Course DescriptionCategories or levels are referred to as factors in R. This R objects allows us to treat categorical data accordingly.
What You'll Learn
> Learn how to cast character strings or numbers as factors so that they are treated as categories.
If you haven’t installed R and Rstudio already, you can watch "Getting started with Python and R for Data Science" video to get started.
For the dataset used in this exercise, download from here.
Categories or levels are referred to as factors in R. This R objects allows us to treat categorical data accordingly, so that it’s not incorrectly interpreted in the program as a number or a string of text.
If we have a look at the structure of our “animals” data frame we created in the video on vectors, we can see it includes three vectors here: “animals”, “weight”, and “class.tag”. If we look closely at “class.tag”, here we can see that this has been treated as an integer number when it is in fact a class represented as a number or tagged that its number class to treat this accordingly. We need to turn it into a factor. So that one, two, and three are factor levels or class labels. We can simply do this using the “as.factor” function or the “factor” function in R.
We’re going to override the numeric “class.tag” vector and treat it as a factor in our “animal” data set. So, to do this, we simply refer to our data set and we’re looking at the “class.tag” variable. Gonna override this by turning all those values that we have there into factors.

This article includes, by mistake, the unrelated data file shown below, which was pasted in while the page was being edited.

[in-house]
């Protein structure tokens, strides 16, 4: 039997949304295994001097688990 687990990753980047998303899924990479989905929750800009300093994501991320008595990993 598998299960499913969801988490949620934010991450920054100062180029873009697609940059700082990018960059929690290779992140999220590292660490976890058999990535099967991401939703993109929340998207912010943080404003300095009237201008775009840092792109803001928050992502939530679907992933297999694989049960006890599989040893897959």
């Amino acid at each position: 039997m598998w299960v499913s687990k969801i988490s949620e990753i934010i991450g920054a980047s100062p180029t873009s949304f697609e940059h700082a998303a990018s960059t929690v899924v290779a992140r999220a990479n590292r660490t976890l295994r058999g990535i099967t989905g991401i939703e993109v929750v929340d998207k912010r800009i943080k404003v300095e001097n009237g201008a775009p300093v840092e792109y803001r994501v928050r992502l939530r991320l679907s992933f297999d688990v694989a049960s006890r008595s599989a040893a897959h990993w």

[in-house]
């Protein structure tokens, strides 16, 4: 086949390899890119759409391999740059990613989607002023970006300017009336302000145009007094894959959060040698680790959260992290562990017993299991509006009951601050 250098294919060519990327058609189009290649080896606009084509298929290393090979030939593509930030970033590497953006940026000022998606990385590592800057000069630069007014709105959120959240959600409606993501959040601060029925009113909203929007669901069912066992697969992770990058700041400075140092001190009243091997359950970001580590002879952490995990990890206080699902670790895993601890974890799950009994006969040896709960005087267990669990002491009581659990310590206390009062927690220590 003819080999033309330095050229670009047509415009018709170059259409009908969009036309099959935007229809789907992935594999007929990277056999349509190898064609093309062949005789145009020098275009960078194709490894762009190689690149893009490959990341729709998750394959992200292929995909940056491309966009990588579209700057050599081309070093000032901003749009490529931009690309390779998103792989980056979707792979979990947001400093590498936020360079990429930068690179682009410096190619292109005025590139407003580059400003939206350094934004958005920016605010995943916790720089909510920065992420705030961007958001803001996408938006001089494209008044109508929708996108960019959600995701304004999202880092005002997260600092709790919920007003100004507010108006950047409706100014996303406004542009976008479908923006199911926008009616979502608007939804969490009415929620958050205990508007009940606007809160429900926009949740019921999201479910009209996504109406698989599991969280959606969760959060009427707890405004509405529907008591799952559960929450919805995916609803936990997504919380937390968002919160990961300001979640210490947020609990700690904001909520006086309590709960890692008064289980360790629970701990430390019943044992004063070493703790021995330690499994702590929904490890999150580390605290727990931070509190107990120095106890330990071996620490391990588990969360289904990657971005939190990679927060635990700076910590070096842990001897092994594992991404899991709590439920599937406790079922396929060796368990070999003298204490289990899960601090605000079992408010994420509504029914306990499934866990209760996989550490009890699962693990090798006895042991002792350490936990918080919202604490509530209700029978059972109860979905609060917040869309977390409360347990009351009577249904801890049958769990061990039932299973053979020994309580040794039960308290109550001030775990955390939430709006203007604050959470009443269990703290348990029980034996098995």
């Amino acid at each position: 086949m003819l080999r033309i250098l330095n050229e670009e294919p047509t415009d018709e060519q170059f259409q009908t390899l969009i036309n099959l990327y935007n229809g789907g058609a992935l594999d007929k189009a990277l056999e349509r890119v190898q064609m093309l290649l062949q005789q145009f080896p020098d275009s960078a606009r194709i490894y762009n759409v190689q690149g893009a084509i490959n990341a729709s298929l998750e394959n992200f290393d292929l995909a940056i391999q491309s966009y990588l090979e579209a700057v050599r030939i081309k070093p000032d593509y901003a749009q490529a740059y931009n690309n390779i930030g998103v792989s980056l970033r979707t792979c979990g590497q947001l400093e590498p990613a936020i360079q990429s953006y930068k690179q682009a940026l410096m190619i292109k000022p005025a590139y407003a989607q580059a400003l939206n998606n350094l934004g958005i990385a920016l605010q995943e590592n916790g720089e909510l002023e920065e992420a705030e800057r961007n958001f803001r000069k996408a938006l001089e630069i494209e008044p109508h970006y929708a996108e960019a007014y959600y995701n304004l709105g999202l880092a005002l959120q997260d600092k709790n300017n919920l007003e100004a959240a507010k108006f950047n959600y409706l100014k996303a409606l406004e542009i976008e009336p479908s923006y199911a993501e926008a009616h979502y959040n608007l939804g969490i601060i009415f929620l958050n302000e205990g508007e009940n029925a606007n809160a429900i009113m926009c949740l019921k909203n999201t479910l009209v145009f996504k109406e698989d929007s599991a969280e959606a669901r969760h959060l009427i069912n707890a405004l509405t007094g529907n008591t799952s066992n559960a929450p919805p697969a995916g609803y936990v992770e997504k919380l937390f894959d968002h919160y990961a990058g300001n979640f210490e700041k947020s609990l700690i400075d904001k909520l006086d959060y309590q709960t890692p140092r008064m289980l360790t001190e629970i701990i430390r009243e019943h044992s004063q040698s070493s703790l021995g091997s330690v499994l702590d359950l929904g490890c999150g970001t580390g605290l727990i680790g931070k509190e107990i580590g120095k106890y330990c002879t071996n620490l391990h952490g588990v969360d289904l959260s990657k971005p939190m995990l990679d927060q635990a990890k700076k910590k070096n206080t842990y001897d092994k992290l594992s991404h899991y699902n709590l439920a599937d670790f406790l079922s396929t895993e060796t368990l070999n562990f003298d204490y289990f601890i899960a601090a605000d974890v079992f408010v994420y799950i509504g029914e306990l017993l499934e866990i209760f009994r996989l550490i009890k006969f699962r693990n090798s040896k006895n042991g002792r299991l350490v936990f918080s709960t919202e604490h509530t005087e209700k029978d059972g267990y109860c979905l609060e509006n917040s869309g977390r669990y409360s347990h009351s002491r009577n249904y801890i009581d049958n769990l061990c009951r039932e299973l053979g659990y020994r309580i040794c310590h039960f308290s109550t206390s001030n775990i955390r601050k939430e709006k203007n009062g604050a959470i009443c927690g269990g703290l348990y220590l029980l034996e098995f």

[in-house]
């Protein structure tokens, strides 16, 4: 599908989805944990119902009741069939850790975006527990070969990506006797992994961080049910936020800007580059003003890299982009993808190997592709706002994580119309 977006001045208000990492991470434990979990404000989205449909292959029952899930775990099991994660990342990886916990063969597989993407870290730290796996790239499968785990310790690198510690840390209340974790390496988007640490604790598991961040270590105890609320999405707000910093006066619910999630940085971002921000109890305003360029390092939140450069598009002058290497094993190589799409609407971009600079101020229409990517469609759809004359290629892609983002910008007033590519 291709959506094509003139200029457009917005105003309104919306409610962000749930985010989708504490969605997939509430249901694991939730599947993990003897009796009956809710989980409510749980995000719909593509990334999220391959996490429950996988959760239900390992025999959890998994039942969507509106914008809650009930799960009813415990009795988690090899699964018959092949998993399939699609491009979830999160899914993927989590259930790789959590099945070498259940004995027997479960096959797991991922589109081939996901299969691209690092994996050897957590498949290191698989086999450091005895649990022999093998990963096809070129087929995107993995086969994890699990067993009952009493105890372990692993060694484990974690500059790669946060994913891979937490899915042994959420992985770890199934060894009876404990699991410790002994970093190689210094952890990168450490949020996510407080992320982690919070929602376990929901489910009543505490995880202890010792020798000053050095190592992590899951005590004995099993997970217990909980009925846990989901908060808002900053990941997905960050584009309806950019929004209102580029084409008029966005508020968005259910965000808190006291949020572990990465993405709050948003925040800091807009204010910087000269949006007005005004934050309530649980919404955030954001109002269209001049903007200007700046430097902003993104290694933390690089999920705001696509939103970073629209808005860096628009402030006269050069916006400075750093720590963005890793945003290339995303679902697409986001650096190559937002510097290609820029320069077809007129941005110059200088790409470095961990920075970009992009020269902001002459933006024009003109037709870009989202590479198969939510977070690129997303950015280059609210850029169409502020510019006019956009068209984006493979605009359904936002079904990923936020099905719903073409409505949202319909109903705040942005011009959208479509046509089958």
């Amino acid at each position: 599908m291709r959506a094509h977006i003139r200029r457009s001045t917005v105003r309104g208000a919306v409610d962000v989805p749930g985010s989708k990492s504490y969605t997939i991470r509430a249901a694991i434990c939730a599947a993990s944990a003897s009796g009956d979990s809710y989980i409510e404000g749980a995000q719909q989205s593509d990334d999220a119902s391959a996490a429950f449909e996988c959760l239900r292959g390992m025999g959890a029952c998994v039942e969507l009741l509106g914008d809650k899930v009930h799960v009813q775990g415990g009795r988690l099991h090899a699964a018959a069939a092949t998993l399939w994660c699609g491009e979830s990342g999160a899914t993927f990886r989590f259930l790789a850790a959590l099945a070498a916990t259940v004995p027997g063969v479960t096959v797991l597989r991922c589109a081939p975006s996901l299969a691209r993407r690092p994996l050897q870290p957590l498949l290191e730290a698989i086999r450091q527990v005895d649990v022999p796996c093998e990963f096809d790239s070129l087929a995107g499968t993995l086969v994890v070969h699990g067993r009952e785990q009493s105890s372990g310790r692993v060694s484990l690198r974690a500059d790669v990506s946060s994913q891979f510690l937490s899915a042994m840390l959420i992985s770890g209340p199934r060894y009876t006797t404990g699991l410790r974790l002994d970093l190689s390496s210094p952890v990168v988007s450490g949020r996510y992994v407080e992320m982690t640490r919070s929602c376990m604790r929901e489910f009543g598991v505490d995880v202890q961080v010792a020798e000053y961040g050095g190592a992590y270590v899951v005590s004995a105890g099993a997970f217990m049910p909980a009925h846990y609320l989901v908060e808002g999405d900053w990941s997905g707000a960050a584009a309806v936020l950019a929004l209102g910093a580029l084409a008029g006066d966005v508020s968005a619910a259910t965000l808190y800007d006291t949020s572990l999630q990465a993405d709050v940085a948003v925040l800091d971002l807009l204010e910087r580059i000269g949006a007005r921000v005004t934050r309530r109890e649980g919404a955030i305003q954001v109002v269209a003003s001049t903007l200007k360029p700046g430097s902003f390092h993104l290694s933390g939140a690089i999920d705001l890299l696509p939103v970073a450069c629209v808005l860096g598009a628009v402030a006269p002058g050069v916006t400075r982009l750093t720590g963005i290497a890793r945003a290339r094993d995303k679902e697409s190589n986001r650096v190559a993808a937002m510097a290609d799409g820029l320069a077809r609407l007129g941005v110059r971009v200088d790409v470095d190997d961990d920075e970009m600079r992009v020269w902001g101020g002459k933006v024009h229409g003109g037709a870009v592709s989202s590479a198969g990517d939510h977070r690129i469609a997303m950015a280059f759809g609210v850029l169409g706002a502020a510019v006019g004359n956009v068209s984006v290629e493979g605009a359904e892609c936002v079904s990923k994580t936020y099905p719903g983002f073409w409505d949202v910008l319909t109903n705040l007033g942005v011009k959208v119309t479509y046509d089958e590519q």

Once again, in our “animals” data set looking at our “class.tag” variable. Now, if we look at the structure of “animals” data, we can see that it is treated accordingly. It is now factors, so we have three distinct factor levels - factor level 1, 2, & 3 - as our kind of class labels.
In the next video, we’ll look at calling pre-built functions in R.
Rebecca Merrett - Rebecca holds a bachelor’s degree of information and media from the University of Technology Sydney and a post graduate diploma in mathematics and statistics from the University of Southern Queensland. She has a background in technical writing for games dev and has written for tech publications.
© Copyright – Data Science Dojo